family practice issues and general life events

Posts tagged ‘smoking’

Stopping smoking

Let me start this by saying, I have never smoked, so I personally never had to deal with that addiction and the cravings.  However, I do treat many smokers as patients and try to help them conquer that addiction.  The first thing I do know, is that everyone who is having problem stopping smoking has that one friend that just decided one day to stop and laid the pack down.  No problems, no cravings, just pure will power.  And to those friends, I say, stop it.  You are not helping your friend by saying,

“it’s easy, I just decided to quit and did it.”

Because for every one smoker who decides to quit like that, I have seen about 20 of the other kind.  Twenty who suffer from the cravings and the desires to smoke.  Those who have dealt with the stress in their lives by smoking.  Those who now struggle what to do with their emotions and how to deal with stress.  

Recent studies indicate that the average smoker tries 7 times before stopping smoking.  That is six times they were not successful.  Six attempts that frustrate and make them feel like a failure.  Looking at it as a failure is part of the problem.  Some studies indicate that tobacco is more addictive than heroin.   And heroin is the drug that everyone fears being addicted to.  In fact, when in an inpatient setting to deal with other addictions, the one addiction that is never dealt with, tobacco.  Rationale, if you take away the tobacco addiction, chances for relapse for other drugs increase significantly.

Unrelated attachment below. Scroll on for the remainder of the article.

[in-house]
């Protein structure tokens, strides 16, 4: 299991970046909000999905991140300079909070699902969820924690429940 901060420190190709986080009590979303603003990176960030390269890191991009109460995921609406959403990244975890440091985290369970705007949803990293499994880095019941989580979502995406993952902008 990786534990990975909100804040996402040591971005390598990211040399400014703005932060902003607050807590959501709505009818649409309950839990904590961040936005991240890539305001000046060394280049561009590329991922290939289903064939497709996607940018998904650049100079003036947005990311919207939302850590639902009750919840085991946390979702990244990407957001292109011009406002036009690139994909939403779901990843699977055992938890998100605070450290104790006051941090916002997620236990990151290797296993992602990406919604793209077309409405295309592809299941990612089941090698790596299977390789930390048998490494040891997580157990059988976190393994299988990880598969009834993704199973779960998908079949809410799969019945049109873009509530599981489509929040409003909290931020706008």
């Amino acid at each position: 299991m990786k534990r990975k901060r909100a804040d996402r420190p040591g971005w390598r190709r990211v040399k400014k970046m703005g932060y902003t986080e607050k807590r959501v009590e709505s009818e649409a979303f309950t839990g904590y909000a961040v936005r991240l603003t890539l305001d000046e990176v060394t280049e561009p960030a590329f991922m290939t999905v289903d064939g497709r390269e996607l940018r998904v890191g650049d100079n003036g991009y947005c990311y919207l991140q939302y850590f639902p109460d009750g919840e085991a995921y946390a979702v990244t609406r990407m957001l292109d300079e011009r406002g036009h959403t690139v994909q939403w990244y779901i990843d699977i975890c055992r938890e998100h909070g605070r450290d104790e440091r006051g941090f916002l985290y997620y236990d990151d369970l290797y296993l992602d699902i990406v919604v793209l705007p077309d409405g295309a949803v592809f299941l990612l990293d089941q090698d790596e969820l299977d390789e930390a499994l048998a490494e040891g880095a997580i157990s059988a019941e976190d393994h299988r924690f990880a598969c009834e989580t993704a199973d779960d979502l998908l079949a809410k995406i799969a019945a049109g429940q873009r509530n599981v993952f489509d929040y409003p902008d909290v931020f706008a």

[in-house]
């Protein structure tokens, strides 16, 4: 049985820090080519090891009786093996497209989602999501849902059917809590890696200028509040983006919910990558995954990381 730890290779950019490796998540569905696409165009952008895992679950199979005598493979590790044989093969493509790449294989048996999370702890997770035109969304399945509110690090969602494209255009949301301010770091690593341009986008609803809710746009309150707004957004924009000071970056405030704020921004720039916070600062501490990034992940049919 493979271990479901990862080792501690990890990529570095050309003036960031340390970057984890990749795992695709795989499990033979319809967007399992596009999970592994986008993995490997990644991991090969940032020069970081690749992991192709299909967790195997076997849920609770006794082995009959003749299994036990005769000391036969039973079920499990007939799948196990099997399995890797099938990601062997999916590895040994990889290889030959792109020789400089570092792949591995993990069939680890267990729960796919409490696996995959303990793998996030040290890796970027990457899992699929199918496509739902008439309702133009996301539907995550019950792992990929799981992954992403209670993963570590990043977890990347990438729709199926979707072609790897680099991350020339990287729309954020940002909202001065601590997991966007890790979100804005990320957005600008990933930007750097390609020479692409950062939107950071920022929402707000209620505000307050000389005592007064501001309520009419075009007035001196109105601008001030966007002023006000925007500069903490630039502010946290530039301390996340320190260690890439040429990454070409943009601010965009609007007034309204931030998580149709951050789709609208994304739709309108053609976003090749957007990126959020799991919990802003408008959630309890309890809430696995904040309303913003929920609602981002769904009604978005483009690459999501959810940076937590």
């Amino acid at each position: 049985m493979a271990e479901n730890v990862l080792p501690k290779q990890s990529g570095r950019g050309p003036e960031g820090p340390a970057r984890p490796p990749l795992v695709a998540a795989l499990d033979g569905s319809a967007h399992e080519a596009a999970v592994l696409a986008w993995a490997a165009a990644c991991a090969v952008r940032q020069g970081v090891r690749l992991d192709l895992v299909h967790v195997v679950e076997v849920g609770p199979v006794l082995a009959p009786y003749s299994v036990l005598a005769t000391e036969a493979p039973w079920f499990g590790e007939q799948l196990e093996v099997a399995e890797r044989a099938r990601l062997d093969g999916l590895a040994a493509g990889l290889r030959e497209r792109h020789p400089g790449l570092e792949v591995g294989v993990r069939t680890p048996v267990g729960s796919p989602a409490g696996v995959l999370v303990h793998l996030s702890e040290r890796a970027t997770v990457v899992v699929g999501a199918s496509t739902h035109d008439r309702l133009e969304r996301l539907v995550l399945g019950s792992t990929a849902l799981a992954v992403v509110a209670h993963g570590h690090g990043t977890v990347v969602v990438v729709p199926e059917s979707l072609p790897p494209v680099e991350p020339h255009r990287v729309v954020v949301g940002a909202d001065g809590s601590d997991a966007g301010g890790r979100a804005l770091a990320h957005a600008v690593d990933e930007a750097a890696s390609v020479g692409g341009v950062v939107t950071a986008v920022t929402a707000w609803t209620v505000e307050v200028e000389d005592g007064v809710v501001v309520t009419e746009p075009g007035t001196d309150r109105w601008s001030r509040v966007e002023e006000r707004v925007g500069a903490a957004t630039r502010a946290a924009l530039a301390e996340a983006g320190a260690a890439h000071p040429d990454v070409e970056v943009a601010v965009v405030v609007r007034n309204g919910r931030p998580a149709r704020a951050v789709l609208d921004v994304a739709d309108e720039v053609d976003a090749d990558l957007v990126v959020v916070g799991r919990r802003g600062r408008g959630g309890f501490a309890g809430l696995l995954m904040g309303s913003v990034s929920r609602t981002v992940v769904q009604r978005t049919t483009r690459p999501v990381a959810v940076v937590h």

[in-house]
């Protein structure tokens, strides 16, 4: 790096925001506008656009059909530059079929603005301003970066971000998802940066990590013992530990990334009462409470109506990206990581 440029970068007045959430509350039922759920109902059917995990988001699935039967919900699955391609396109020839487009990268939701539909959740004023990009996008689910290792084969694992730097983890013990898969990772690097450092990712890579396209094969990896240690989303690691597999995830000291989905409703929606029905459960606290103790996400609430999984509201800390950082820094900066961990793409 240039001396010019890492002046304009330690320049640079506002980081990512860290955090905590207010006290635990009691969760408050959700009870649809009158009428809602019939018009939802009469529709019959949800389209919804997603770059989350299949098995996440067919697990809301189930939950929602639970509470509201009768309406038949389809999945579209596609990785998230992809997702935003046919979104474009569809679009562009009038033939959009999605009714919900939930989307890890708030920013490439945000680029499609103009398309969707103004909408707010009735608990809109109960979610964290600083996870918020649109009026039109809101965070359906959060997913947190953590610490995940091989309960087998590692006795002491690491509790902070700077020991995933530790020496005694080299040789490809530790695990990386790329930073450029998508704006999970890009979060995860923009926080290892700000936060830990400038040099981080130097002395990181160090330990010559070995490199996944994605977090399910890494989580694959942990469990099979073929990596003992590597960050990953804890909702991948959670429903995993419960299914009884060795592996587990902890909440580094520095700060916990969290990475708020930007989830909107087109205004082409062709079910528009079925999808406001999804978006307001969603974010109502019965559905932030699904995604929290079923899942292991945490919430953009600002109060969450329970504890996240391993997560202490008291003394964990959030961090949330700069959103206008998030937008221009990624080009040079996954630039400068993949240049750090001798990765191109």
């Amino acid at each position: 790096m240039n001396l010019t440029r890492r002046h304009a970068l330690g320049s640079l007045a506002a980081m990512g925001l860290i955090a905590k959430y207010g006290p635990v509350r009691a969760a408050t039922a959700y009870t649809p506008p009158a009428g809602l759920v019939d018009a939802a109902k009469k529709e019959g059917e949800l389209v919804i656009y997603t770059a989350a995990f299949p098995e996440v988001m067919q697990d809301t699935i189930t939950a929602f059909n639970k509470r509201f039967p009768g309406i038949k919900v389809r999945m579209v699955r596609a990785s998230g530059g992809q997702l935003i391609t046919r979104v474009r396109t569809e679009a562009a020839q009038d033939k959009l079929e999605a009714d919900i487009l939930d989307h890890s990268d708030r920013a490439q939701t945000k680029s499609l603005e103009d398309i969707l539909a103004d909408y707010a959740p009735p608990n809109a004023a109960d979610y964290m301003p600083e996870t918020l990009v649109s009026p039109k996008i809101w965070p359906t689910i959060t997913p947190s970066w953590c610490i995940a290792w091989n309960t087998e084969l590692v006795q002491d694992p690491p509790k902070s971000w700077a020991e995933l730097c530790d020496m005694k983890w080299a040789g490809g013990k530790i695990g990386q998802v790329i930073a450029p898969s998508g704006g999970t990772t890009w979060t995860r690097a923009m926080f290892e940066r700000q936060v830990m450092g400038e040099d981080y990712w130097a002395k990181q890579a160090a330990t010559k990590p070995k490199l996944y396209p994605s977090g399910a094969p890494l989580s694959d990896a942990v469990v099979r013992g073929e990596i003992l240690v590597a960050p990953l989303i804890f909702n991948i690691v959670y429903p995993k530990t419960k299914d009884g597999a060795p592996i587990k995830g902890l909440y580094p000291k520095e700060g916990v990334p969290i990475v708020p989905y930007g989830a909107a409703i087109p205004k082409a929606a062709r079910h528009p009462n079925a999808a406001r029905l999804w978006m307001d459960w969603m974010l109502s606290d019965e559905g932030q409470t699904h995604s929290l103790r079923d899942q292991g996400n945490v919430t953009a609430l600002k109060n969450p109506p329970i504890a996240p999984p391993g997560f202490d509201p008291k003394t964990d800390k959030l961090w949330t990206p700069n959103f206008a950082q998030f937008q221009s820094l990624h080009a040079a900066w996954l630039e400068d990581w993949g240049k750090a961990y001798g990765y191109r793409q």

There are multiple choices of products that help with cessation, many replace the nicotine through patches, inhalers, gum, etc.  The goal is that by stepping down, you can beat the habit.  Then there is Chantix, which makes tobacco taste bad, and makes people nauseated.  Or Zyban/Wellbutrin which is an anti-depressant thought to help with the urges to smoke.  And the latest, the electronic cigarette.  This also is a tobacco replacement system, that removes most of the other products in a cigarette, but initially has nicotine.  Also with the goal of stepping down.  Also includes vapor to inhale.  I am a little skeptical to the claim that it is 100% safe and that you can do it forever without consequences, but as a means to get off of tobacco products, absolutely the lesser of two evils.

Now I live in a state with one of the highest levels of tobacco use.  While there has been legislation preventing smoking in restaurants and state buildings, we also have drive through smoke shops on tribal lands.  The one just outside my town, has three windows.  No need for waiting or getting out of your car.